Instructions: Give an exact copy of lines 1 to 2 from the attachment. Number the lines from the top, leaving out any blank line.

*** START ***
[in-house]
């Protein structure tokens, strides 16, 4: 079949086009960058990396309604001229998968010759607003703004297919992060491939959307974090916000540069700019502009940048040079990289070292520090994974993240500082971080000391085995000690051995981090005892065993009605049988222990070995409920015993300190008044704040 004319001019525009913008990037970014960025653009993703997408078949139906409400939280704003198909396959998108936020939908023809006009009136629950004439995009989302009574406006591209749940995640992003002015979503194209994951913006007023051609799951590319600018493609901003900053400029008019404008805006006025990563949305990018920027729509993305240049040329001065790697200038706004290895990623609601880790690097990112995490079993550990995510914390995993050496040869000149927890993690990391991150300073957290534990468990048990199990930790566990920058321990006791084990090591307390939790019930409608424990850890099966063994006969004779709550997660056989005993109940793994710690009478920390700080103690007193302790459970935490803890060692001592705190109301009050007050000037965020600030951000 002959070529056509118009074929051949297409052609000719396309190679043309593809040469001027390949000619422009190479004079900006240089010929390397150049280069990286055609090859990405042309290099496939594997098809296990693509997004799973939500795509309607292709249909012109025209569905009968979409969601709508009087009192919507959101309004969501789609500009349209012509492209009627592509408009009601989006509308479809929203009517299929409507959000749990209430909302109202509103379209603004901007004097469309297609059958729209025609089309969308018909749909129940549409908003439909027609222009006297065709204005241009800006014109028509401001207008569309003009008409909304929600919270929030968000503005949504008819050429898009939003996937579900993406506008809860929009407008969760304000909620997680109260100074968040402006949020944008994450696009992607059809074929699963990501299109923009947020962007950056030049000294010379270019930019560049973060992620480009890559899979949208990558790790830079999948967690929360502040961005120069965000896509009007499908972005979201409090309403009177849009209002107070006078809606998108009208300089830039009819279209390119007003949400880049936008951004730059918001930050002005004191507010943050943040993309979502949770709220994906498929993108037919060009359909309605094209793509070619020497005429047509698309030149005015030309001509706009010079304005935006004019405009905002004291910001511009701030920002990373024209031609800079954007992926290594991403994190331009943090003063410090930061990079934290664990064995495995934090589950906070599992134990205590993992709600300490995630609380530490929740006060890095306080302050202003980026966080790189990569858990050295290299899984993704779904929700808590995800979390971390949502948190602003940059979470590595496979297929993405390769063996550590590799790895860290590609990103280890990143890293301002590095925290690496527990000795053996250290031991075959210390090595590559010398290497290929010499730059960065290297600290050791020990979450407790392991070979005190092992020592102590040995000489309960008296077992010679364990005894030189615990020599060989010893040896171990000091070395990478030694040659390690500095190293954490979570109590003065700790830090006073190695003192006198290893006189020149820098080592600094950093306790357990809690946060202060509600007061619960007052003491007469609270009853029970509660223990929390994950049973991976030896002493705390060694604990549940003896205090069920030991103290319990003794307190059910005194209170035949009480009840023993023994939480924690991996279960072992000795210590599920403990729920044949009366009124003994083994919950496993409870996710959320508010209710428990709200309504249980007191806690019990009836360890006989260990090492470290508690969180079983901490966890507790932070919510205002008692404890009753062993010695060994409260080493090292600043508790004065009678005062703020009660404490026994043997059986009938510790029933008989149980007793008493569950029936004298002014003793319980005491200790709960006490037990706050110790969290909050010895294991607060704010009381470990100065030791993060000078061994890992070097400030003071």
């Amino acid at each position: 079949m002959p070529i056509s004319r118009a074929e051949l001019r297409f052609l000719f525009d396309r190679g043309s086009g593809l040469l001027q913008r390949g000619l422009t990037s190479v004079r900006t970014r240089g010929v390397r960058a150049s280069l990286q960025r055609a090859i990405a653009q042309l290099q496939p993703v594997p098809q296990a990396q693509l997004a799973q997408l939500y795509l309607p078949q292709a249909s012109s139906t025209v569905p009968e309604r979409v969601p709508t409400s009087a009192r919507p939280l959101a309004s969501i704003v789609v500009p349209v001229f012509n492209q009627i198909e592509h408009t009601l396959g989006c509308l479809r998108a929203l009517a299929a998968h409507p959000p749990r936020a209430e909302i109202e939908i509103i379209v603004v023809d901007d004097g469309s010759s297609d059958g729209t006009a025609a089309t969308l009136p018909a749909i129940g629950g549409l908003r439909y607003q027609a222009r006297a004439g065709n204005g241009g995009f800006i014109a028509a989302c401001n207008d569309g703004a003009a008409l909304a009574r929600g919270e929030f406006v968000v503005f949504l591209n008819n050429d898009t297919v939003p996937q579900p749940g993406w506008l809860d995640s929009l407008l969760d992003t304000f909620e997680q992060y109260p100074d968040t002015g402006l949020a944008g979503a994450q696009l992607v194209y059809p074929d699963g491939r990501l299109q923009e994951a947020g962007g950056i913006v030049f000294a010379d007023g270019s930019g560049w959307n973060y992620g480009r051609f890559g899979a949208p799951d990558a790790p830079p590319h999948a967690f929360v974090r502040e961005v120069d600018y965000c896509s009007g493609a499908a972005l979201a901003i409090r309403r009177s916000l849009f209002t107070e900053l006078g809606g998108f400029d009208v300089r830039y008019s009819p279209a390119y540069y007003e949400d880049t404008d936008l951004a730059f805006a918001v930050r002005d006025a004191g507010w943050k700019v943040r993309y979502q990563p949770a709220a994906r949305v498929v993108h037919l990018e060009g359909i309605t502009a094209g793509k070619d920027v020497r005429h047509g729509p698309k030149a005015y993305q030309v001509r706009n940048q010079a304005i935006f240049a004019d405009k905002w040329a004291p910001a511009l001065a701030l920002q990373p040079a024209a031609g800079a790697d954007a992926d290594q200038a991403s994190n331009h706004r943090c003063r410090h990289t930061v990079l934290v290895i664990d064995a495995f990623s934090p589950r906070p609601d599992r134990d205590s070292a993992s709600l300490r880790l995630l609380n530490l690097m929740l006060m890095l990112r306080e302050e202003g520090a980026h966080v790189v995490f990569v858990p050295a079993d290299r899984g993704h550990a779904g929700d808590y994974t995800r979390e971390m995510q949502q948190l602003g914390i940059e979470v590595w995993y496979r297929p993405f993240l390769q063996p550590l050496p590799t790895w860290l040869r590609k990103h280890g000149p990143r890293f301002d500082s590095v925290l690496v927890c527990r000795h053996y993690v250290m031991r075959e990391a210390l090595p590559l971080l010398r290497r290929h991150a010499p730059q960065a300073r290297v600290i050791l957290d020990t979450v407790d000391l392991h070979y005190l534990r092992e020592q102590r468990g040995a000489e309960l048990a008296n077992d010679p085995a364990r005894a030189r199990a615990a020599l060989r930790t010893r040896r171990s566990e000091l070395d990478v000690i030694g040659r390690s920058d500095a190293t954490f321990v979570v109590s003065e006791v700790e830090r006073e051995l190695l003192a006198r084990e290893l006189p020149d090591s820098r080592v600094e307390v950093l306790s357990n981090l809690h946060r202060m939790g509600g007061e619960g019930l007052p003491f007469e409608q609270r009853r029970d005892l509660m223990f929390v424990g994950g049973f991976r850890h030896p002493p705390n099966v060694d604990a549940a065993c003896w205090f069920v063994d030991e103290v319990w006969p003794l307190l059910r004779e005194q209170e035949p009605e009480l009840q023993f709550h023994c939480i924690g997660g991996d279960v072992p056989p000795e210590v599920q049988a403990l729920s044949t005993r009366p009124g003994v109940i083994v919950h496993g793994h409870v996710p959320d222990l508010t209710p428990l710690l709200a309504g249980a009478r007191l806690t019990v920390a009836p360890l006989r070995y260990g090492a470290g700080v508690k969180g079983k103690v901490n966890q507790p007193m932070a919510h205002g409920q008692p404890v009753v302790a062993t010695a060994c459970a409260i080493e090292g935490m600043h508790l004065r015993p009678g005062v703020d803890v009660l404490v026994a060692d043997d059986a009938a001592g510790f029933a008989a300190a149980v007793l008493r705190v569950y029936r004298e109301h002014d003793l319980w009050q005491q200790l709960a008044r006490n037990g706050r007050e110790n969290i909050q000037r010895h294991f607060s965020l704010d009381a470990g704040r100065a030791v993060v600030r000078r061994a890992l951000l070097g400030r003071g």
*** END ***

[in-house]
């Protein structure tokens, strides 16, 4: 079949086009960058990396309604001229998968010759607003703004297919992060491939959307974090916000540069700019502009940048040079990289070292520090994974993240500082971080000391085995000690051995981090005892065993009605049988222990070995409920015993300190008044704040 004319001019525009913008990037970014960025653009993703997408078949139906409400939280704003198909396959998108936020939908023809006009009136629950004439995009989302009574406006591209749940995640992003002015979503194209994951913006007023051609799951590319600018493609901003900053400029008019404008805006006025990563949305990018920027729509993305240049040329001065790697200038706004290895990623609601880790690097990112995490079993550990995510914390995993050496040869000149927890993690990391991150300073957290534990468990048990199990930790566990920058321990006791084990090591307390939790019930409608424990850890099966063994006969004779709550997660056989005993109940793994710690009478920390700080103690007193302790459970935490803890060692001592705190109301009050007050000037965020600030951000 002959070529056509118009074929051949297409052609000719396309190679043309593809040469001027390949000619422009190479004079900006240089010929390397150049280069990286055609090859990405042309290099496939594997098809296990693509997004799973939500795509309607292709249909012109025209569905009968979409969601709508009087009192919507959101309004969501789609500009349209012509492209009627592509408009009601989006509308479809929203009517299929409507959000749990209430909302109202509103379209603004901007004097469309297609059958729209025609089309969308018909749909129940549409908003439909027609222009006297065709204005241009800006014109028509401001207008569309003009008409909304929600919270929030968000503005949504008819050429898009939003996937579900993406506008809860929009407008969760304000909620997680109260100074968040402006949020944008994450696009992607059809074929699963990501299109923009947020962007950056030049000294010379270019930019560049973060992620480009890559899979949208990558790790830079999948967690929360502040961005120069965000896509009007499908972005979201409090309403009177849009209002107070006078809606998108009208300089830039009819279209390119007003949400880049936008951004730059918001930050002005004191507010943050943040993309979502949770709220994906498929993108037919060009359909309605094209793509070619020497005429047509698309030149005015030309001509706009010079304005935006004019405009905002004291910001511009701030920002990373024209031609800079954007992926290594991403994190331009943090003063410090930061990079934290664990064995495995934090589950906070599992134990205590993992709600300490995630609380530490929740006060890095306080302050202003980026966080790189990569858990050295290299899984993704779904929700808590995800979390971390949502948190602003940059979470590595496979297929993405390769063996550590590799790895860290590609990103280890990143890293301002590095925290690496527990000795053996250290031991075959210390090595590559010398290497290929010499730059960065290297600290050791020990979450407790392991070979005190092992020592102590040995000489309960008296077992010679364990005894030189615990020599060989010893040896171990000091070395990478030694040659390690500095190293954490979570109590003065700790830090006073190695003192006198290893006189020149820098080592600094950093306790357990809690946060202060509600007061619960007052003491007469609270009853029970509660223990929390994950049973991976030896002493705390060694604990549940003896205090069920030991103290319990003794307190059910005194209170035949009480009840023993023994939480924690991996279960072992000795210590599920403990729920044949009366009124003994083994919950496993409870996710959320508010209710428990709200309504249980007191806690019990009836360890006989260990090492470290508690969180079983901490966890507790932070919510205002008692404890009753062993010695060994409260080493090292600043508790004065009678005062703020009660404490026994043997059986009938510790029933008989149980007793008493569950029936004298002014003793319980005491200790709960006490037990706050110790969290909050010895294991607060704010009381470990100065030791993060000078061994890992070097400030003071």